The Tandem GMAW process makes more sense on larger, heavier weldments. These normally involve plate thicknesses with fillet welds that are 6 mm (0.25’‘) or larger. Welding speeds can be close to twice as fast. In addition, Tandem GMAW can make larger fillet welds in a single pass and may reduce the amount of multi-pass welding required. Heavier weldments often have weld lengths that are measured in feet instead of inches. These longer welds mean that the robot is welding a high percentage of the cycle, often over 95 percent of the time. In this case, it is easy to justify the additional cost of the Tandem GMAW (about 2.5 times the cost of single-wire welding equipment) to achieve the higher process speed -- even if takes longer to clean the nozzle or tip changes need to be made more frequently.
The size of heavier weldments may require a more expensive capital solution like extended-reach manipulators, track-mounted robot(s) or a robot invert-mounted from a transport beam to provide extended reach, so the cost of adding an additional robot may be well beyond the $50,000 mark typical for a smaller cell. So again, the higher investment in the Tandem GMAW process may provide a better payback than an additional robot.
The above outlines two extremes of welding applications, smaller automotive components versus large heavy fabrications, but what about components that fall somewhere in between? A fabricator of construction machinery had a dual-robot cell equipped with Tandem GMAW on both robots. One might think that this should have been the best of both worlds. The cell is used to fabricate smaller landscaping buckets for skid steer loaders. The smaller buckets are made from sheet steel and utilize lap and fillet welds from 3-6 mm in size. The manufacturer did note higher travel speeds with the Tandem GMAW process, but the cell is not necessarily more productive than their other two robot cells equipped with single-wire torches. Many of the bucket designs utilize skip welds as opposed to long, continuous welds, so the air cut time is higher than that of similar parts made from thicker material. Additionally, this manufacturer commented that the Tandem GMAW process was more difficult to maintain in production and somewhat sensitive to part variation. Newer systems they installed have two robots with single-wire torches, but include laser cameras for seam-finding versus classic touch-sensing. They reported higher productivity with these new cells along with less rework.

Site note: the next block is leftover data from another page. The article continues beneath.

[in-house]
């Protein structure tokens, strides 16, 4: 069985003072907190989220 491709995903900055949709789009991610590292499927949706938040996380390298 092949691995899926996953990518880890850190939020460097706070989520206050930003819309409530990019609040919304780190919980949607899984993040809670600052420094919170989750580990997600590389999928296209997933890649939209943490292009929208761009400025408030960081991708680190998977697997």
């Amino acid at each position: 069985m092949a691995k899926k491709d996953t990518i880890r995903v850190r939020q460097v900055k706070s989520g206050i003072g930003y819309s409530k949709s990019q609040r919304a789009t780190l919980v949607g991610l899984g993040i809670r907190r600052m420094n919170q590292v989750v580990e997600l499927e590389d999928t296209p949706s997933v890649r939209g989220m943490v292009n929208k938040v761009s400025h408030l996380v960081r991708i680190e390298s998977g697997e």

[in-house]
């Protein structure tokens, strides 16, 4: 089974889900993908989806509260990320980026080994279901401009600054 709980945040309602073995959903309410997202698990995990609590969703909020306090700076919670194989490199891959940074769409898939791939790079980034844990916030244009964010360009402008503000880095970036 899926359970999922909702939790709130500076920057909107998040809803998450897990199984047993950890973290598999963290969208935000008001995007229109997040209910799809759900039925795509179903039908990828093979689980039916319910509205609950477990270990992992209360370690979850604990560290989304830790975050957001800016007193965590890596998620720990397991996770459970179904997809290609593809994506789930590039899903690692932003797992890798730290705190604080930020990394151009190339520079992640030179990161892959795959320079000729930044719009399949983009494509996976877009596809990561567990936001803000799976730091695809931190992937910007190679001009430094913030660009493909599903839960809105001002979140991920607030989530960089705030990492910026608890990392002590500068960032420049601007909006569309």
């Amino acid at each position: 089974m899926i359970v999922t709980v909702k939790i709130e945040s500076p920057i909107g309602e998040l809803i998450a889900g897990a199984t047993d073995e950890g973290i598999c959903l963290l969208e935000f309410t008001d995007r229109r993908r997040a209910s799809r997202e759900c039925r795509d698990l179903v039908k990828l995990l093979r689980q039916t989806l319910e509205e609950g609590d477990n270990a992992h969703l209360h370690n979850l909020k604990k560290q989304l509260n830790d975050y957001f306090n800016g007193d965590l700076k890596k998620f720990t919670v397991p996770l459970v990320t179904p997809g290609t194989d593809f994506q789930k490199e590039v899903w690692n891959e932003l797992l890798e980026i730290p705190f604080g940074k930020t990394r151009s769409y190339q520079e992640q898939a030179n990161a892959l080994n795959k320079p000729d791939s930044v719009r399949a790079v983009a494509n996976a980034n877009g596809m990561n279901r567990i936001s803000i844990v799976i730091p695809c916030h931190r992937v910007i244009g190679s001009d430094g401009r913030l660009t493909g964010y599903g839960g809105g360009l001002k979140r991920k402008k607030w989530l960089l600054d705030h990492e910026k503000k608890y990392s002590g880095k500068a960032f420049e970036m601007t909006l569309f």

Ease of Use, Maintenance
Some key features are important for a robotic Tandem GMAW system. Most share a central controller between the two power sources. Process parameters are stored in the central controller as opposed to being stored in the robot controller. Normally the central controller memory provides several process schedules and the robot can select between them using I/O communication. This can be advantageous because the tandem wire process is more complex and these schedules can be set up by the vendor or trained technician and can even be password protected. It is important for the central controller to have the ability to control the wires independently with different wire feed speeds or pulsation. It should also be able to provide single-wire operation by turning off one of the power sources. It is also important for the Tandem GMAW system to be able to support touch-sensing and seam-tracking capability normally required on large weldments.
The welding torch for a Tandem GMAW system is a critical component. It needs to withstand the high heat of the twin arcs and, therefore is water-cooled. Nozzles are specially shaped to shield both wires as well as the larger weld pools common in multi-pass welding. Accessories like nozzle cleaners and wire cutters have been developed to service these specialty torches. They can greatly improve productivity.
With easier availability of spare parts, and the ‘‘comfort factor’‘ of using standard, single-wire GMAW technology, many manufacturers are opting to use multiple robots versus the Tandem GMAW process. However, in the right application, for long, heavy-deposition welds, Tandem GMAW might be the best solution.
The article’s author, Chris Anderson, Thermal Market Segment Manager, Motoman Inc., welcomes questions and comments at 937/847-3216.
Originally published by RIA via www.robotics.org on 05/16/2006